Clinical characteristics of gastrointestinal immune-related adverse events of immune checkpoint inhibitors and their association with survival

Kentaro Yamada, Masanao Nakamura, Takeshi Yamamura, Eri Ishikawa, Tadashi Iida, Yasuyuki Mizutani, Naomi Kakushima, Takuya Ishikawa, Kazuhiro Furukawa, Eizaburo Ohno, Takashi Honda, Masatoshi Ishigami, Tsunaki Sawada, Keiko Maeda, Hiroki Kawashima, Satoshi Furune, Osamu Maeda, Yuichi Ando, Tetsunari Hase, Naozumi HashimotoKenji Yokota, Masashi Akiyama, Mitsuhiro Fujishiro

Research output: Contribution to journalArticlepeer-review

10 Citations (Scopus)

Abstract

BACKGROUND Despite the popularity of immune checkpoint inhibitors (ICIs) in the treatment of advanced cancer, patients often develop gastrointestinal (GI) and non-GI immune- related adverse events (irAEs). The clinical characteristics and survival outcomes of GI-irAEs have not been fully elucidated in previous reports. This necessitates the evaluation of the impact of GI-irAEs on patients receiving ICI treatment. AIM To evaluate the clinical characteristics of GI-irAEs and their impact on survival in patients treated with ICIs. METHODS In this single-center, retrospective, observational study, we reviewed the records of 661 patients who received ICIs for various cancers at Nagoya University Hospital from September 2014 to August 2020. We analyzed the clinical characteristics of patients who received ICI treatment. We also evaluated the correlation between GI-irAE development and prognosis in non-small cell lung cancer (LC) and malignant melanoma (MM). Kaplan-Meier analysis was used to compare the median overall survival (OS). Multivariate Cox proportional hazards models were used to identify prognostic factors. A P value < 0.05 was considered statistically significant. RESULTS GI-irAEs occurred in 34 of 605 patients (5.6%) treated with an anti-programmed cell death-1/programmed death-ligand 1 (anti-PD-1/PD-L1) antibody alone and in nine of 56 patients (16.1%) treated with an anti-cytotoxic T-lymphocyte antigen 4 (CTLA-4) antibody alone or a combination of anti-PD-1 and anti-CTLA-4 antibodies. The cumulative incidence and median daily diarrhea frequency were significantly higher in patients receiving anti-CTLA-4 antibodies (P < 0.05). In 130 patients with MM, OS was significantly prolonged in the group that continued ICI treatment despite the development of GI-irAEs compared to the group that did not experience GI-irAEs (P = 0.035). In contrast, in 209 patients with non-small cell LC, there was no significant difference in OS between the groups. The multivariate analyses showed that a performance status of 2-3 (hazard ratio: 2.406; 95% confidence interval: 1.125-5.147; P = 0.024) was an independent predictive factor for OS in patients with MM. CONCLUSION Patients receiving anti-CTLA-4 antibodies develop GI-irAEs more frequently and with higher severity than those receiving anti-PD-1/PD-L1 antibodies. Continuing ICI treatment in patients with MM with GI-irAEs have better OS.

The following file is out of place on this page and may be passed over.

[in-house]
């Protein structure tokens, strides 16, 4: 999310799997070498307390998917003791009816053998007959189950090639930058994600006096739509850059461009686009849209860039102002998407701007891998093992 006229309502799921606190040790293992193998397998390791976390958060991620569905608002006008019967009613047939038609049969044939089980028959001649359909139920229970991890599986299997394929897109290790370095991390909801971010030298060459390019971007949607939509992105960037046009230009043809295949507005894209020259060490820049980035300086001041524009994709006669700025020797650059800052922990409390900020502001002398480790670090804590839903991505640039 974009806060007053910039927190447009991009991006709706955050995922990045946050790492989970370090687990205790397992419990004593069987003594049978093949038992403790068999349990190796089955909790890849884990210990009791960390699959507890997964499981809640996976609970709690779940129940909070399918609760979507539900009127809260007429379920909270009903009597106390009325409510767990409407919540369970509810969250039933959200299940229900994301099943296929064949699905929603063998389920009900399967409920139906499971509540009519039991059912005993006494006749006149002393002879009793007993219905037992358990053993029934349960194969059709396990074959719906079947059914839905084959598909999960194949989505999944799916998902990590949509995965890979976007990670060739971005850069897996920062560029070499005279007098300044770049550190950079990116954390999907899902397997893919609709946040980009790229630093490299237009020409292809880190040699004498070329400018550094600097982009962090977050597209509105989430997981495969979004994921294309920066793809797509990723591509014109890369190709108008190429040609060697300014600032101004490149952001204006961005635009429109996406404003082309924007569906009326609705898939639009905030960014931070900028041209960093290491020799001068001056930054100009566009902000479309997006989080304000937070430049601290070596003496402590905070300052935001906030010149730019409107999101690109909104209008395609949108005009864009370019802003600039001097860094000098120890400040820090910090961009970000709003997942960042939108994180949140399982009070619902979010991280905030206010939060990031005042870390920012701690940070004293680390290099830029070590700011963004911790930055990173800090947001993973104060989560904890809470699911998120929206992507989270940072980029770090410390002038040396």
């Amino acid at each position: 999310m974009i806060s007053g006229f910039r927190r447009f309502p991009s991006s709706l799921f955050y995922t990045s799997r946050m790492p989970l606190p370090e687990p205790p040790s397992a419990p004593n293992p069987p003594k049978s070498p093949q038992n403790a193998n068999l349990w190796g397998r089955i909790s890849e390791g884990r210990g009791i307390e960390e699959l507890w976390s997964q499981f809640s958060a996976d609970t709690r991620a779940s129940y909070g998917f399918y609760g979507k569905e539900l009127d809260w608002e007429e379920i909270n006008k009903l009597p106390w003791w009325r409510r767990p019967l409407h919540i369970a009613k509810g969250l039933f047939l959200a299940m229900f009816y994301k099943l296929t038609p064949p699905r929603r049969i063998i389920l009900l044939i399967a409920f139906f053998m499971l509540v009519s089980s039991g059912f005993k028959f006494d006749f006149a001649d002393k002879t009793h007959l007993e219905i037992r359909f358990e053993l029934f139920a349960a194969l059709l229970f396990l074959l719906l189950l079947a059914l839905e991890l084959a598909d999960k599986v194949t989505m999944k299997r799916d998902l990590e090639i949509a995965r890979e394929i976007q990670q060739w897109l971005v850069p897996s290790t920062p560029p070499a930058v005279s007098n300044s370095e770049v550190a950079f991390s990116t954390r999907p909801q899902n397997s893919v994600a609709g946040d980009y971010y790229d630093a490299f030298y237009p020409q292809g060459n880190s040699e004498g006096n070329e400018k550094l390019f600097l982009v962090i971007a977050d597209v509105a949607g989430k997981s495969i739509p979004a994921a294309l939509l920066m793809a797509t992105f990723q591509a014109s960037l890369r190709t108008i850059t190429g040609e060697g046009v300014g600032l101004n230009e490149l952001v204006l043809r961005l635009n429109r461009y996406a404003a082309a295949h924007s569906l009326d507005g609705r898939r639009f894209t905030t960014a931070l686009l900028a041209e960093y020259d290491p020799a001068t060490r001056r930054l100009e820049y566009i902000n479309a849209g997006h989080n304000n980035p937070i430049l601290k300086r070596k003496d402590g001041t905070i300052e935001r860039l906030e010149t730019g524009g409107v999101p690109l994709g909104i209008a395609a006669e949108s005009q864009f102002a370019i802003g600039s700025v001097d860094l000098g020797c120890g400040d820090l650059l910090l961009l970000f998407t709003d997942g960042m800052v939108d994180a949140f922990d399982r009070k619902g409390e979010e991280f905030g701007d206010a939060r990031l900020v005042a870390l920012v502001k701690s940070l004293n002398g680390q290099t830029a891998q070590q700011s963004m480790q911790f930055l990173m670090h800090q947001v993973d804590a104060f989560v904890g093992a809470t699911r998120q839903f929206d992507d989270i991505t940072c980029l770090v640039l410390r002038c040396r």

Original languageEnglish
Pages (from-to)7190-7206
Number of pages17
JournalWorld Journal of Gastroenterology
Volume27
Issue number41
DOIs
Publication statusPublished - 07-11-2021
Externally publishedYes

All Science Journal Classification (ASJC) codes

  • Gastroenterology

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